All jobs require some type of qualifications. These “hard skills” are important to a successful integration, no matter the position. In the medical field, there is a strong emphasis on qualifications. In addition to schooling and licensing requirements, facilities want to know if doctors are board certified. Have they performed procedures that are common at the facility? Can they handle daily census? The list could go on and on.
For healthcare leaders, the emphasis on hard skills is natural, especially when you’re hiring a locum tenens provider to fill a temporary staffing gap. The effective integration of a new provider, however, also depends on “soft skills,” emotional intelligence, social interactions, and overall attitude. This skillset often receives much less attention from recruiters and healthcare leaders, but it helps physicians and other providers improve overall communication and efficiency at your facility or practice.
Hard skills might determine whether you contact providers for an interview, but their soft skills that emerge during the interview may help determine if they are a good fit for your healthcare organization. Reputable medical staffing organizations, like Medicus Healthcare Solutions, take these skills into consideration during their screenings. Soft skills aren’t visible on a CV, but these skills appear when candidates answer questions and talk about their backgrounds. These skills may be evident in the “voice” in their publications and in peer feedback. In today’s post, we explore some of the top soft skills that help a locum tenens physician blend with the rest of your team and keep your patients happy.
- Collaboration and Communication
A successful locum tenens provider needs to be able to quickly integrate and “hit the ground running.” Your medical team members have probably already found the best ways to interact with one another. It’s essential that a new provider can fall into that rhythm and collaborate with existing staff. When you are speaking to potential providers, consider asking questions that allow them to demonstrate their ability to adapt and communicate within a team.
Medicine is closely aligned with ethics. Each day, your providers shoulder moral responsibilities and face tough choices. When you’re speaking with candidates, you may wish to present them with a few difficult scenarios to see how they navigate their responses. Gauging their character early on is a tell-tale indicator of how well they will eventually align with your facility’s values and vision.
- Motivation and Commitment
Flexibility is a good locum tenens provider’s middle name. When providers start an assignment, they need to be motivated to learn your EMR system and committed to navigating your facility’s setup. Settling in at a new facility is not easy. Experienced locum tenens providers are accustomed to this changing lifestyle and are often self-starters. As you discuss assignment details with potential providers, assess their level of comfort with newness and unfamiliarity. If there are any concerns, the screening process is the time to find out—not when they’re beginning assignments.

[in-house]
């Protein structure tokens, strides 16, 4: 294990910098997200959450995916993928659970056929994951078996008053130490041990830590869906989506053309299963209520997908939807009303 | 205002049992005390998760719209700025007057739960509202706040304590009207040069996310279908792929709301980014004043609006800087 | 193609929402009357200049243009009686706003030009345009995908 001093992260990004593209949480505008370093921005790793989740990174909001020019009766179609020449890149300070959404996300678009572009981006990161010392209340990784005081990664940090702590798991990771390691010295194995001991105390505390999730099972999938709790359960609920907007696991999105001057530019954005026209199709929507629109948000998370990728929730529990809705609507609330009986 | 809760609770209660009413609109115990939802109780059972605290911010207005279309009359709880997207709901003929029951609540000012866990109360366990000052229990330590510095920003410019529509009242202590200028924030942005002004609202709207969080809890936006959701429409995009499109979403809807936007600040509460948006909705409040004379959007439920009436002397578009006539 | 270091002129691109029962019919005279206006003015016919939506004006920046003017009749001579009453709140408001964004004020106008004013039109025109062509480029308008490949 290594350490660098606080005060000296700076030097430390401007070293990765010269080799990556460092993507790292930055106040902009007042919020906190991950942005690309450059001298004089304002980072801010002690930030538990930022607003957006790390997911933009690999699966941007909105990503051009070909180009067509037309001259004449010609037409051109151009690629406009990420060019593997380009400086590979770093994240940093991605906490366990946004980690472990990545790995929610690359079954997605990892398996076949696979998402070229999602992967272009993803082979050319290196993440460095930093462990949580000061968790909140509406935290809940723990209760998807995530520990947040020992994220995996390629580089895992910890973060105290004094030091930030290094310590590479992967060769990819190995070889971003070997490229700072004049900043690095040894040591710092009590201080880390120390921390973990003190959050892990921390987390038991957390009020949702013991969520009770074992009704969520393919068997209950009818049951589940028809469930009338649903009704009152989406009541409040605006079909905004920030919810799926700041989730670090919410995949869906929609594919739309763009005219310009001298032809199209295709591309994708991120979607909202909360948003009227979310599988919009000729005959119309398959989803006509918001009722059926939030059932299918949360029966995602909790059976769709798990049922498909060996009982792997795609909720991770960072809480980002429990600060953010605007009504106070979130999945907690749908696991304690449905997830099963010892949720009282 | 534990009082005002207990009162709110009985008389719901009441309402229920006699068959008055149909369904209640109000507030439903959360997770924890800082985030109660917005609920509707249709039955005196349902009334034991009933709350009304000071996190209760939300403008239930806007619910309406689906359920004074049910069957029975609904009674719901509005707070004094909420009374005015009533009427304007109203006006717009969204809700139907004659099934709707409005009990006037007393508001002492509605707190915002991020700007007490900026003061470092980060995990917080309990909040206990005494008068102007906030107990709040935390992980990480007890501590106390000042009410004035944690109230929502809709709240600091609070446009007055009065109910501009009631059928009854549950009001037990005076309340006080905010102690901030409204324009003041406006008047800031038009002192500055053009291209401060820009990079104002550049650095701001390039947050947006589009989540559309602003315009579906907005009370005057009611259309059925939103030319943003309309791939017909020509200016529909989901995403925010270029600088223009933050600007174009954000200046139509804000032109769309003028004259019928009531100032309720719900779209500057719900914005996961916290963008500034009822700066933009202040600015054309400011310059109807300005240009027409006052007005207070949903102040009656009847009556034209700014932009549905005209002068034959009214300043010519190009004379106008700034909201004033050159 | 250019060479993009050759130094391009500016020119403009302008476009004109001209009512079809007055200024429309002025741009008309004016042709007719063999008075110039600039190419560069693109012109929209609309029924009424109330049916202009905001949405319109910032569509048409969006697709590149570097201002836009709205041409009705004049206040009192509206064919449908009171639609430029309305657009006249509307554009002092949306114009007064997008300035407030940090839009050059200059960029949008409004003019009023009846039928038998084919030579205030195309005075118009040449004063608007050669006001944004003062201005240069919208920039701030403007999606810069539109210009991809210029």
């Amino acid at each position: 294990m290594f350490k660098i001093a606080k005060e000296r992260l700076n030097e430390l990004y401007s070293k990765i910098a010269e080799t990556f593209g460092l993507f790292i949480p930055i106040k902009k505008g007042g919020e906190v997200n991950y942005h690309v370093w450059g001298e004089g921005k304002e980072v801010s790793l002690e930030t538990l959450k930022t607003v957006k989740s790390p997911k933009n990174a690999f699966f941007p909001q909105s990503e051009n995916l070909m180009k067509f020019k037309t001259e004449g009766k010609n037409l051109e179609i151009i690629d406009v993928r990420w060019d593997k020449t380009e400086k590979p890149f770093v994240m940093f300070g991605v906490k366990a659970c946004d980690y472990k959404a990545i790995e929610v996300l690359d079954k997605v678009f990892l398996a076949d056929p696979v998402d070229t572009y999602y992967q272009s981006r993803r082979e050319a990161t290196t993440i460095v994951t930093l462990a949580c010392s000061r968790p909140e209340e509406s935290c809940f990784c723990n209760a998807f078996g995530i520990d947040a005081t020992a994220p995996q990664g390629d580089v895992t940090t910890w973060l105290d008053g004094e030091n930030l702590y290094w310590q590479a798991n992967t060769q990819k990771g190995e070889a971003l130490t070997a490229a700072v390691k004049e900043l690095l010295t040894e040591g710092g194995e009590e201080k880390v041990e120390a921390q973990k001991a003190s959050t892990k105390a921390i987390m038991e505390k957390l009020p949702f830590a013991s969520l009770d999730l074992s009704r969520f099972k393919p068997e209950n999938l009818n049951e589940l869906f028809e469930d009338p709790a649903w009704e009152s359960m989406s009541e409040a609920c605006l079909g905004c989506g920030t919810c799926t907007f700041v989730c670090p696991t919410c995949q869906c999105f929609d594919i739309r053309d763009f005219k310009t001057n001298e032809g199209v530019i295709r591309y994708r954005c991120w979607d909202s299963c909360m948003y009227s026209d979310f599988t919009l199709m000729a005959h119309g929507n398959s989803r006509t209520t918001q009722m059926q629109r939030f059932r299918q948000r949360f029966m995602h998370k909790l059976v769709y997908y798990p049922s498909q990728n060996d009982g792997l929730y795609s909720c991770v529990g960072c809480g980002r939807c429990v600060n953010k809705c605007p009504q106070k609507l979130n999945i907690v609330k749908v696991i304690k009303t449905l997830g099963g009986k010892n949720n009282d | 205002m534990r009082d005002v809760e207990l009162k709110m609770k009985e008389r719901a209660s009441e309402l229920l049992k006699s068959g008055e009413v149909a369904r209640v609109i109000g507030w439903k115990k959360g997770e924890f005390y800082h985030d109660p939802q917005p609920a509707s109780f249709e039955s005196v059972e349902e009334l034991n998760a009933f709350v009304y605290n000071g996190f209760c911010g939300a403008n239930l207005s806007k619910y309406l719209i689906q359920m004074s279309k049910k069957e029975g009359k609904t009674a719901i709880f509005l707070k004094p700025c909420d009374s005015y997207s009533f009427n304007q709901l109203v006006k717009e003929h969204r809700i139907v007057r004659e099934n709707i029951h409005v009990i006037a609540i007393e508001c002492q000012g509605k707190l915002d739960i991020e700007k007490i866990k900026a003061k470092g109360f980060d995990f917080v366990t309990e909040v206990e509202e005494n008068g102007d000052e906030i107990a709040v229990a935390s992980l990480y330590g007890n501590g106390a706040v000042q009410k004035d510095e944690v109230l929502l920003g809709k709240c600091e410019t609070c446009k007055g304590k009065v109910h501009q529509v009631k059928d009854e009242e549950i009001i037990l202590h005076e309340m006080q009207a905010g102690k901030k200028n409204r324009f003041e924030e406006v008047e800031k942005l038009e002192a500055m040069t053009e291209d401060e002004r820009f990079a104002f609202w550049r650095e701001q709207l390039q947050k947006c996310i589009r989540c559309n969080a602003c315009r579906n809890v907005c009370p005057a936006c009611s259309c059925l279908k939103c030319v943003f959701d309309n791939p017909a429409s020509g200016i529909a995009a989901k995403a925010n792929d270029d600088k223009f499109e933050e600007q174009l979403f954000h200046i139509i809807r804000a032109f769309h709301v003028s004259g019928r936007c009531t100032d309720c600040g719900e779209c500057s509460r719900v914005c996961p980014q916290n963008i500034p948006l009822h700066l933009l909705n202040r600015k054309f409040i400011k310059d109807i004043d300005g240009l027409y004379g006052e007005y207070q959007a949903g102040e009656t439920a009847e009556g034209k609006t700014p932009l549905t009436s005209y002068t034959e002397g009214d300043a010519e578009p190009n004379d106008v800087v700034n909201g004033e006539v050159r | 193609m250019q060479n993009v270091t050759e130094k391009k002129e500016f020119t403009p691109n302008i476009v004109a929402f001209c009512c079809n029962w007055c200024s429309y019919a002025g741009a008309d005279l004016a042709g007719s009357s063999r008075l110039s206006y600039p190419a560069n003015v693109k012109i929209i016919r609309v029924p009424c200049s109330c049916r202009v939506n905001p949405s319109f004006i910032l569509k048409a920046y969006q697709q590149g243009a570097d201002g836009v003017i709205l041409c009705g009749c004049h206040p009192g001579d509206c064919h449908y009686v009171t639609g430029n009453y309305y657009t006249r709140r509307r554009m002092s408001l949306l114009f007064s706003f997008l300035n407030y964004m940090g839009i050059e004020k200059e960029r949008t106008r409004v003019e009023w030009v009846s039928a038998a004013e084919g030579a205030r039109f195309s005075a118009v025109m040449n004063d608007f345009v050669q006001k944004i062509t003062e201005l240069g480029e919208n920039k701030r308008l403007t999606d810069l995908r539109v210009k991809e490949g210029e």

Locums work is not easy. It takes a special personality to continually adjust to various facility protocols and adapt to new medical teams. An important quality for successful locum tenens physicians is their ability to accept constructive criticism. If a provider with longevity at a facility tries to help guide a new physician, is this physician’s first instinct to take it personally or to say thank you and file the information? This distinction is a good consideration as you contemplate how the locums provider will fit in with your established team.
- Empathy and Respect
Good bedside manner is vital, but some physicians lack it. This doesn’t make them physicians bad doctors, but it can make it difficult for them to connect with your patients. Ultimately, your patients should leave your facility with positive experiences and be comfortable with your physicians.
“I remind my fellows, residents and medical students that what we do is a privilege,” says Shikha Jain, MD. “People let us into the most intimate aspects of their lives, and they look to us to help guide them through very complex and delicate situations.”
Ask new doctors how they would inform a woman that her child lost his/her life. Pose a scenario with a hypochondriac: how would the physician talk to the patient and explain the patient’s “symptoms”? These answers matter. The provider’s level of respect and empathy for your patients has a great impact since the provider is guiding them through vulnerable and sometimes life-altering experiences. It’s valuable to read beyond the CV.
If you are interested in learning more about securing locum tenens coverage for your facility, visit the Medicus Healthcare Solutions website or call 855.301.0563 to speak with one of our knowledgeable representatives today.